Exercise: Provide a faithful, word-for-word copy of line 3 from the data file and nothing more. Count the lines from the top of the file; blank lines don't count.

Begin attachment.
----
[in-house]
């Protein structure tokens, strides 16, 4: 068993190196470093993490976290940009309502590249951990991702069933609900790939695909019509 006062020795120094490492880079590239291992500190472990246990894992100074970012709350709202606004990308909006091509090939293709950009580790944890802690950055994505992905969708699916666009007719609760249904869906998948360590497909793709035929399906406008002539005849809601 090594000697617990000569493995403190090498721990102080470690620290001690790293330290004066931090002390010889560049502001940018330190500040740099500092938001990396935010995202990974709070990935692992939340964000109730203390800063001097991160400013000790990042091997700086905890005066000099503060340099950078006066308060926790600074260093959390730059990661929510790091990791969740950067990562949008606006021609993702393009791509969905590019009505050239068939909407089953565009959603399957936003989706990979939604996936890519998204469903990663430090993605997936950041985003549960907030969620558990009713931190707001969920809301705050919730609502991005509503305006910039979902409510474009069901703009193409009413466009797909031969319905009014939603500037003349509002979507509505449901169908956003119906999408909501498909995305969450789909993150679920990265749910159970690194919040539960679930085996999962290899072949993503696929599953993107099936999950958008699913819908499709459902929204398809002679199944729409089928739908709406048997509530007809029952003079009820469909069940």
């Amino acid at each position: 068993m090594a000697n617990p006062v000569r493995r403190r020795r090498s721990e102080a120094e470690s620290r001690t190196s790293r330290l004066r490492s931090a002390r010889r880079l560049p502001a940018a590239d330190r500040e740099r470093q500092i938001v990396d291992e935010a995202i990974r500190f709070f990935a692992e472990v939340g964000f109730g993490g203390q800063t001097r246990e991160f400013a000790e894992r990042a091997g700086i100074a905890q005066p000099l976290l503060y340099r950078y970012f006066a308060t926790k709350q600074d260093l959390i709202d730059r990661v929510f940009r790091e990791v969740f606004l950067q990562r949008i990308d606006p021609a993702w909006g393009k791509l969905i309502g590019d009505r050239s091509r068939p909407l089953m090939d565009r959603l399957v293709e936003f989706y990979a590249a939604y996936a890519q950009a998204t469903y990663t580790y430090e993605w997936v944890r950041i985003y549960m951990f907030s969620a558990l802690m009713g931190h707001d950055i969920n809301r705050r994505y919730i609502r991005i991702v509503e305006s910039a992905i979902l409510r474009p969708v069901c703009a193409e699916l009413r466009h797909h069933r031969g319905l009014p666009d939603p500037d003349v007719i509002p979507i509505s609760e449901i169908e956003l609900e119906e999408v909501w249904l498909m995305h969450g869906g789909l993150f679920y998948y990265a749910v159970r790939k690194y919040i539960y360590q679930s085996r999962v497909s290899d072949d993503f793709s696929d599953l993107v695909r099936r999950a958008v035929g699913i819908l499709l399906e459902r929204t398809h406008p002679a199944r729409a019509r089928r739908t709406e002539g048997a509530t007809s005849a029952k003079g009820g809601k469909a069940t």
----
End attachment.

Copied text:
């Amino acid at each position: 068993m090594a000697n617990p006062v000569r493995r403190r020795r090498s721990e102080a120094e470690s620290r001690t190196s790293r330290l004066r490492s931090a002390r010889r880079l560049p502001a940018a590239d330190r500040e740099r470093q500092i938001v990396d291992e935010a995202i990974r500190f709070f990935a692992e472990v939340g964000f109730g993490g203390q800063t001097r246990e991160f400013a000790e894992r990042a091997g700086i100074a905890q005066p000099l976290l503060y340099r950078y970012f006066a308060t926790k709350q600074d260093l959390i709202d730059r990661v929510f940009r790091e990791v969740f606004l950067q990562r949008i990308d606006p021609a993702w909006g393009k791509l969905i309502g590019d009505r050239s091509r068939p909407l089953m090939d565009r959603l399957v293709e936003f989706y990979a590249a939604y996936a890519q950009a998204t469903y990663t580790y430090e993605w997936v944890r950041i985003y549960m951990f907030s969620a558990l802690m009713g931190h707001d950055i969920n809301r705050r994505y919730i609502r991005i991702v509503e305006s910039a992905i979902l409510r474009p969708v069901c703009a193409e699916l009413r466009h797909h069933r031969g319905l009014p666009d939603p500037d003349v007719i509002p979507i509505s609760e449901i169908e956003l609900e119906e999408v909501w249904l498909m995305h969450g869906g789909l993150f679920y998948y990265a749910v159970r790939k690194y919040i539960y360590q679930s085996r999962v497909s290899d072949d993503f793709s696929d599953l993107v695909r099936r999950a958008v035929g699913i819908l499709l399906e459902r929204t398809h406008p002679a199944r729409a019509r089928r739908t709406e002539g048997a509530t007809s005849a029952k003079g009820g809601k469909a069940t």